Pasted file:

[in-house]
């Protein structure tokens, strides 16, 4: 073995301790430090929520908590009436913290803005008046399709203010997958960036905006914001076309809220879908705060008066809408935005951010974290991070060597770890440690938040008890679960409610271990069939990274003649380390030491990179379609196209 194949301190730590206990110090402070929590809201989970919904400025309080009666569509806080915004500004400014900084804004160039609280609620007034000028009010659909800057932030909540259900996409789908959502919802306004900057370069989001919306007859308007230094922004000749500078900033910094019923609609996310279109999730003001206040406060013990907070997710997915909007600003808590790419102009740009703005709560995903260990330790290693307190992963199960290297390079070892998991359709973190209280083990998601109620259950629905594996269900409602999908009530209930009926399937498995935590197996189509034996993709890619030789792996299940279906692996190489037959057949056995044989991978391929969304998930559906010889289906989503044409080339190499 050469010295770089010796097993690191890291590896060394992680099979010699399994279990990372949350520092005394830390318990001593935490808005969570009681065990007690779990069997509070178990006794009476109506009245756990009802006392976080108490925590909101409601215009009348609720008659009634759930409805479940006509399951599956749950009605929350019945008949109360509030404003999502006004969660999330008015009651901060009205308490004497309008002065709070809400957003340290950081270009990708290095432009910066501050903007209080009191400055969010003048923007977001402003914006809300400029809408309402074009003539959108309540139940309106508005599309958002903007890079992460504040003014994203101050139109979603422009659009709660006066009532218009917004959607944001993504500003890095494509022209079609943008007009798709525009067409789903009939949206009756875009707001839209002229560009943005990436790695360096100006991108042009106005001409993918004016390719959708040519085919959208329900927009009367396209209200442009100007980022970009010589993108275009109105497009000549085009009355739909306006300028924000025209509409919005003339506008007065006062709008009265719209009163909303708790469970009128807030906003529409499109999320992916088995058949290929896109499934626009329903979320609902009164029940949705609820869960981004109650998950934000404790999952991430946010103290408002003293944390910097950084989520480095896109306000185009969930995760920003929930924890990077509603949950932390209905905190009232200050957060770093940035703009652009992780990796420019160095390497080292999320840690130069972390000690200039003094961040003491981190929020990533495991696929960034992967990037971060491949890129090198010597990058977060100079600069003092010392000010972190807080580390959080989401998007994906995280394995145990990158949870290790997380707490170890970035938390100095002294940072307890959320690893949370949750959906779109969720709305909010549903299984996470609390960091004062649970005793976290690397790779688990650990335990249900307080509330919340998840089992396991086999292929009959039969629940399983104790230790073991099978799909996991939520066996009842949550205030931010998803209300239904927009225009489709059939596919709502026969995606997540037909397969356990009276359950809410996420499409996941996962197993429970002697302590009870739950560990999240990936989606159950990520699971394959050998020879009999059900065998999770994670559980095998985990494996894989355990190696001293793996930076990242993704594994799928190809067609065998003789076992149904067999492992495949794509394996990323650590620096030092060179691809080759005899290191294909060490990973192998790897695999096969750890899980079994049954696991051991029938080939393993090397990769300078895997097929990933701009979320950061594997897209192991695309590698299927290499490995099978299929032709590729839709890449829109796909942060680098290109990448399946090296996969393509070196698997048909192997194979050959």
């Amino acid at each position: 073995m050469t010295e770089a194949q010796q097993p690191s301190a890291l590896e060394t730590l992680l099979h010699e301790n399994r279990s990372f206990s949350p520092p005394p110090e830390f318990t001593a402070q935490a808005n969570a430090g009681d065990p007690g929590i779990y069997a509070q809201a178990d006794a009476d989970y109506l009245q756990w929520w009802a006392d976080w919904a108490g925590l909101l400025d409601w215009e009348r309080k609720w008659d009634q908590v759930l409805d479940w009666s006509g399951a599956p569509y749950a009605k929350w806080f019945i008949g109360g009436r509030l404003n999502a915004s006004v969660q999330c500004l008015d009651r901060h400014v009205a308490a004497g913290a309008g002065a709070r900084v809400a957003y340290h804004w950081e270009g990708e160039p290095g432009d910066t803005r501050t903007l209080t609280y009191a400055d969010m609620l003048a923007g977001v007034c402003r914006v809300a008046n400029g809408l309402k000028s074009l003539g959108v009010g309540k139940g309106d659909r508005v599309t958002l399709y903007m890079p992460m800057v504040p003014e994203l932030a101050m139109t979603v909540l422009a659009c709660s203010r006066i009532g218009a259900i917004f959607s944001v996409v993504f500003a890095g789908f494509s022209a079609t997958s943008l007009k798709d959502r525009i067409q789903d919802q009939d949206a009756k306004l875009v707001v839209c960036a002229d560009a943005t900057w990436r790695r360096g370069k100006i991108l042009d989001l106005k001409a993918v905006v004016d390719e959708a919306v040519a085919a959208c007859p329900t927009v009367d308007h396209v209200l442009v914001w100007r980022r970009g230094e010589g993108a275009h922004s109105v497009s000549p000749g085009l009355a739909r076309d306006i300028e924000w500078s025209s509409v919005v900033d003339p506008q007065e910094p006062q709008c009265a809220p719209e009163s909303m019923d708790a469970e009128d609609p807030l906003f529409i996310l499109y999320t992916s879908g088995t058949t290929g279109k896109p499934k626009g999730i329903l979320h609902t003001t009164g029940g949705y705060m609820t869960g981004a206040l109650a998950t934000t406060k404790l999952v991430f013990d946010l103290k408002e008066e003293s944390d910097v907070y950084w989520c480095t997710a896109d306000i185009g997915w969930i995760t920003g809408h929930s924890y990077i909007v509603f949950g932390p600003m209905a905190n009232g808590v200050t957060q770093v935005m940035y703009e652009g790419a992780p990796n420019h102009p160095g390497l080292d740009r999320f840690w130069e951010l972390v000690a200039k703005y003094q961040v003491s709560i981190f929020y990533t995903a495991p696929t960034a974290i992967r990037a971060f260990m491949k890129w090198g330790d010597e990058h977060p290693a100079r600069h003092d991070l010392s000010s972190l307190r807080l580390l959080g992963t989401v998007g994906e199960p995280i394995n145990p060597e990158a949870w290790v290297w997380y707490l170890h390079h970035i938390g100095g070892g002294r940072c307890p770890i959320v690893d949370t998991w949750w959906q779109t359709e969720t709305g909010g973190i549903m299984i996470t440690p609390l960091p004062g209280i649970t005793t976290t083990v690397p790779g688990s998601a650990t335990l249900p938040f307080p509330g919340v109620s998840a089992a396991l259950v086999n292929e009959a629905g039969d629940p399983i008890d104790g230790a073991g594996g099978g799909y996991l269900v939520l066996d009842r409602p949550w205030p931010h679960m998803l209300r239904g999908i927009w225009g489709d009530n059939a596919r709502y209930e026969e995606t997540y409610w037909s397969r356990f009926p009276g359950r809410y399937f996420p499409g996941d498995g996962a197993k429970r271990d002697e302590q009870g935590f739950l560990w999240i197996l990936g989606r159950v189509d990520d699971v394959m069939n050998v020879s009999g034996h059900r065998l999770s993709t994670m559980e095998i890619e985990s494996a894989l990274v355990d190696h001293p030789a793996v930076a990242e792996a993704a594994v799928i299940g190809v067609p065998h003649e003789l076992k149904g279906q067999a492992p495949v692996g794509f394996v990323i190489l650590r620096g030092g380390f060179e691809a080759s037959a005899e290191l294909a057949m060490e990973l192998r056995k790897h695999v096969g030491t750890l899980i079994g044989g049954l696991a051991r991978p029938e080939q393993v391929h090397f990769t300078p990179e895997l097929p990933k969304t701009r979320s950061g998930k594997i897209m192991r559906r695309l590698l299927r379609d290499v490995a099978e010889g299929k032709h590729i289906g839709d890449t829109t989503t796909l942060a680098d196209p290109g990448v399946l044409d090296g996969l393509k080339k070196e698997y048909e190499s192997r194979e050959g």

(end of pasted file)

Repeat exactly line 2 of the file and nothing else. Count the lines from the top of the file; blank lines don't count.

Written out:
């Protein structure tokens, strides 16, 4: 073995301790430090929520908590009436913290803005008046399709203010997958960036905006914001076309809220879908705060008066809408935005951010974290991070060597770890440690938040008890679960409610271990069939990274003649380390030491990179379609196209 194949301190730590206990110090402070929590809201989970919904400025309080009666569509806080915004500004400014900084804004160039609280609620007034000028009010659909800057932030909540259900996409789908959502919802306004900057370069989001919306007859308007230094922004000749500078900033910094019923609609996310279109999730003001206040406060013990907070997710997915909007600003808590790419102009740009703005709560995903260990330790290693307190992963199960290297390079070892998991359709973190209280083990998601109620259950629905594996269900409602999908009530209930009926399937498995935590197996189509034996993709890619030789792996299940279906692996190489037959057949056995044989991978391929969304998930559906010889289906989503044409080339190499 050469010295770089010796097993690191890291590896060394992680099979010699399994279990990372949350520092005394830390318990001593935490808005969570009681065990007690779990069997509070178990006794009476109506009245756990009802006392976080108490925590909101409601215009009348609720008659009634759930409805479940006509399951599956749950009605929350019945008949109360509030404003999502006004969660999330008015009651901060009205308490004497309008002065709070809400957003340290950081270009990708290095432009910066501050903007209080009191400055969010003048923007977001402003914006809300400029809408309402074009003539959108309540139940309106508005599309958002903007890079992460504040003014994203101050139109979603422009659009709660006066009532218009917004959607944001993504500003890095494509022209079609943008007009798709525009067409789903009939949206009756875009707001839209002229560009943005990436790695360096100006991108042009106005001409993918004016390719959708040519085919959208329900927009009367396209209200442009100007980022970009010589993108275009109105497009000549085009009355739909306006300028924000025209509409919005003339506008007065006062709008009265719209009163909303708790469970009128807030906003529409499109999320992916088995058949290929896109499934626009329903979320609902009164029940949705609820869960981004109650998950934000404790999952991430946010103290408002003293944390910097950084989520480095896109306000185009969930995760920003929930924890990077509603949950932390209905905190009232200050957060770093940035703009652009992780990796420019160095390497080292999320840690130069972390000690200039003094961040003491981190929020990533495991696929960034992967990037971060491949890129090198010597990058977060100079600069003092010392000010972190807080580390959080989401998007994906995280394995145990990158949870290790997380707490170890970035938390100095002294940072307890959320690893949370949750959906779109969720709305909010549903299984996470609390960091004062649970005793976290690397790779688990650990335990249900307080509330919340998840089992396991086999292929009959039969629940399983104790230790073991099978799909996991939520066996009842949550205030931010998803209300239904927009225009489709059939596919709502026969995606997540037909397969356990009276359950809410996420499409996941996962197993429970002697302590009870739950560990999240990936989606159950990520699971394959050998020879009999059900065998999770994670559980095998985990494996894989355990190696001293793996930076990242993704594994799928190809067609065998003789076992149904067999492992495949794509394996990323650590620096030092060179691809080759005899290191294909060490990973192998790897695999096969750890899980079994049954696991051991029938080939393993090397990769300078895997097929990933701009979320950061594997897209192991695309590698299927290499490995099978299929032709590729839709890449829109796909942060680098290109990448399946090296996969393509070196698997048909192997194979050959």